It crunches like a chip, but it’s actually a fruit?! Life is solved—goodbye Lays, hello dried apricots and stomach muscles. Well, although dried fruit is pretty much fresh fruit without water, stay on the qui vive while shopping for and eating these snacks. Their fruity pedigree can be misleading.
Thousands and thousands of years back Phoenicians and Egyptians munched on traditional dried fruits as healthy alternatives to fresh fruits. I know what you’re thinking–our society idolizes the eating habits of ancient humans (AKA Paleo Diet). If they ate dried fruit, so should we!
Well, that was a long damn time ago, and the farther away we’ve gotten from ancient history, the farther we’ve gotten from keeping dried fruit healthy.
Ancient civilians would use dates, date juice volatilized into syrup and raisins as sweeteners. Today, we have advanced ways to candy and sweeten these fruits so that they taste like freakin bonbons. And if it tastes like a bonbon, it’s probably not that great for you.
Think about it—when a fruit or piece of fruit is dehydrated, it gets much smaller. For example, say you dehydrate one cup of fresh apricots… you’ll get ¼ cup of dried apricots. Sounds simple and intuitive enough, but it’s pretty freaking hard to remember when you’re digging into a bag of something delicious.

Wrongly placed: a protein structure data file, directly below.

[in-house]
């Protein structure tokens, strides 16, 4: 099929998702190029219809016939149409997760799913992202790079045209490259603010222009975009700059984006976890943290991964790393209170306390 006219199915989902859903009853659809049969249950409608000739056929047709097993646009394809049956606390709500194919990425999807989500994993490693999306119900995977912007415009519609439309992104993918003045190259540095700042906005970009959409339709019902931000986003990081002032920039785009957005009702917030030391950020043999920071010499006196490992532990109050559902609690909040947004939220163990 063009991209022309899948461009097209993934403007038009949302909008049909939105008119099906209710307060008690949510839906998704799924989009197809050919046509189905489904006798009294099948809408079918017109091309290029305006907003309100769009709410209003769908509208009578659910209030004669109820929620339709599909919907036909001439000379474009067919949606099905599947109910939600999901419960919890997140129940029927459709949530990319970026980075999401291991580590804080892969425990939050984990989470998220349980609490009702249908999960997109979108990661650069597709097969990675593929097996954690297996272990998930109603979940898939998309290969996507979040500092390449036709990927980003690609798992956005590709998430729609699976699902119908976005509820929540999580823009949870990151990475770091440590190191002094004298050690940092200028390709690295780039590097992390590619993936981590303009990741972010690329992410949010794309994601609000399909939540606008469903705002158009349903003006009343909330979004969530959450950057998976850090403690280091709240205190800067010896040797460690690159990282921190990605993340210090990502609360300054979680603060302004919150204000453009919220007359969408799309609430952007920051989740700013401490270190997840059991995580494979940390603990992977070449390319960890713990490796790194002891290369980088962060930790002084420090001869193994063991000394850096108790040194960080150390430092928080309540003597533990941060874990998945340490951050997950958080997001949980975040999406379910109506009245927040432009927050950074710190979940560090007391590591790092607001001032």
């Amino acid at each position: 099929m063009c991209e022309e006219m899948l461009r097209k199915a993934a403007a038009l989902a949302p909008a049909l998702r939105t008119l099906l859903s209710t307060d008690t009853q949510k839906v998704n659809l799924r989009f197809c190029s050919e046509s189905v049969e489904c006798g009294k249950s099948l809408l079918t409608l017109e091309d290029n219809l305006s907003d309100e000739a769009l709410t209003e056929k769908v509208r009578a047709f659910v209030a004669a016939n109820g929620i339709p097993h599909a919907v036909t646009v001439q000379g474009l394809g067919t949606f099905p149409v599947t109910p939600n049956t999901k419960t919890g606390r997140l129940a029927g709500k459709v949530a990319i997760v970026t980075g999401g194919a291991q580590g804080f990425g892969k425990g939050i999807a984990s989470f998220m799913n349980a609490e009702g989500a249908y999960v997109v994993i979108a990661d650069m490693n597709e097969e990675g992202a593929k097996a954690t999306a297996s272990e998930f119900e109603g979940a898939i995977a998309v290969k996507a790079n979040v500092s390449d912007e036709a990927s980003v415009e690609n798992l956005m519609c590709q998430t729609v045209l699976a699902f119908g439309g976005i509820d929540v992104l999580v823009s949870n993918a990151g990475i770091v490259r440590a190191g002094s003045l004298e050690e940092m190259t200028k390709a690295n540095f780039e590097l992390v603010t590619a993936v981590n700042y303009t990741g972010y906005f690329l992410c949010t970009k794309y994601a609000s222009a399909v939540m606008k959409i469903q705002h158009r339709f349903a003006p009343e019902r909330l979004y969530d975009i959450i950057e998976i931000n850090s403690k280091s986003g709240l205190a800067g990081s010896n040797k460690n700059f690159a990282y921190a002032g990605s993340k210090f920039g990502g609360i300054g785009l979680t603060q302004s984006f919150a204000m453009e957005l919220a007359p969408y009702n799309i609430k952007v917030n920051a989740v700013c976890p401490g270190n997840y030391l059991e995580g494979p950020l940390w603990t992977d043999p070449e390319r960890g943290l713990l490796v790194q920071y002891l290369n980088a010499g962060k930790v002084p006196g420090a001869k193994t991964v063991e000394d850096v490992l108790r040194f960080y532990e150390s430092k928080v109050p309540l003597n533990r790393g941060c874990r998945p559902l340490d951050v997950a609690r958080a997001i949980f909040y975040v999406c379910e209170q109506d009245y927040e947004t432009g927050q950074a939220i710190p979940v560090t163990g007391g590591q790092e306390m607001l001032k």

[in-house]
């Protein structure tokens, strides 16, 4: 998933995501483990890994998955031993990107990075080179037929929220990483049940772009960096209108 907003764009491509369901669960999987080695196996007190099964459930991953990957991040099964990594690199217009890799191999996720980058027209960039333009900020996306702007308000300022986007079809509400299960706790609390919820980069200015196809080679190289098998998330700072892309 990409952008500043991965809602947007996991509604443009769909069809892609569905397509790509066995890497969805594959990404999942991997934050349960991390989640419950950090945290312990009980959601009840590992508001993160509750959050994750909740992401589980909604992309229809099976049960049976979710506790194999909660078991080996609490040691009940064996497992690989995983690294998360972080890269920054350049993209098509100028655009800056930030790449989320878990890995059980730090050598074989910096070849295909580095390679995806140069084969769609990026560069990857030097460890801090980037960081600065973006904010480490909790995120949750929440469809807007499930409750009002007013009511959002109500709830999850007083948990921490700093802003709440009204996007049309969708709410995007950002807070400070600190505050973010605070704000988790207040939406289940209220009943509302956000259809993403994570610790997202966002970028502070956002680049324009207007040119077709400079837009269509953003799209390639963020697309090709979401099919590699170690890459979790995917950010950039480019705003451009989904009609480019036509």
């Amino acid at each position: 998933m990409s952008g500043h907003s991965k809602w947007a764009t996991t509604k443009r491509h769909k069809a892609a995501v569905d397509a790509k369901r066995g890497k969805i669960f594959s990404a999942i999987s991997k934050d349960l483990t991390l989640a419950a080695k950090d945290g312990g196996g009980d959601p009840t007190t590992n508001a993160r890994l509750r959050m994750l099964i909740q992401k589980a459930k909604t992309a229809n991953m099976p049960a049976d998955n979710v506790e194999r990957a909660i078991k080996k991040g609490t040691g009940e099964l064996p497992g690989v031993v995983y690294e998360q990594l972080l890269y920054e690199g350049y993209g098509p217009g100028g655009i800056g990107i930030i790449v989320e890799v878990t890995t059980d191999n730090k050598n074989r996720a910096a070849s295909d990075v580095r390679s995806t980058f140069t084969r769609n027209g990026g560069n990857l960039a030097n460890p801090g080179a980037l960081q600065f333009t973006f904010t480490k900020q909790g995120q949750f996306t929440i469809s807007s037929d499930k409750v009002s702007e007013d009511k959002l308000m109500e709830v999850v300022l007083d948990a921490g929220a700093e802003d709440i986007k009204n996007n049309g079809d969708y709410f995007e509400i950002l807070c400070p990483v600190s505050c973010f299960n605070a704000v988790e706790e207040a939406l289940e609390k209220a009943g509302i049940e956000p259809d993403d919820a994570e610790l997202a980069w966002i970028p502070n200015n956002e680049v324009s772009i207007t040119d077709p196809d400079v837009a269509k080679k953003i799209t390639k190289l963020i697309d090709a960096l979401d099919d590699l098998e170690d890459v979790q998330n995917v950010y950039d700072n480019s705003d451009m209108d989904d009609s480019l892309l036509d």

Tip: If you’re watching your calorie consumption, measure the fruit in a cup rather than eating it out of the bag.
If companies dry their fruit chemically, the fruit loses a lot of health benefits–and then as a result all us consumers get ticked off because it’s supposed to be a fruit snack, man. It’s suppose to be healthy. Well, thanks to sulfur dioxide and other chemical substances you can say goodbye to Vitamin C and Vitamin B.
Companies add sugar to these snacks which degenerates the health gain even more. I know what you’re thinking: is this a joke? Am I even eating anything nutritive at this point?
To avoid these added sweeteners, check out the list of ingredients. The only ingredient that dried fruit should have is … well, the fruit. Search for labels that say “no sugar added”; dried fruits like cranberries, pineapple and bananas might be tough to find without added sugar.
Color is also a useful way to distinguish the healthy dried fruit from the not so healthy. Unappetizing, I know, but brown and withered (ew) is your safest bet.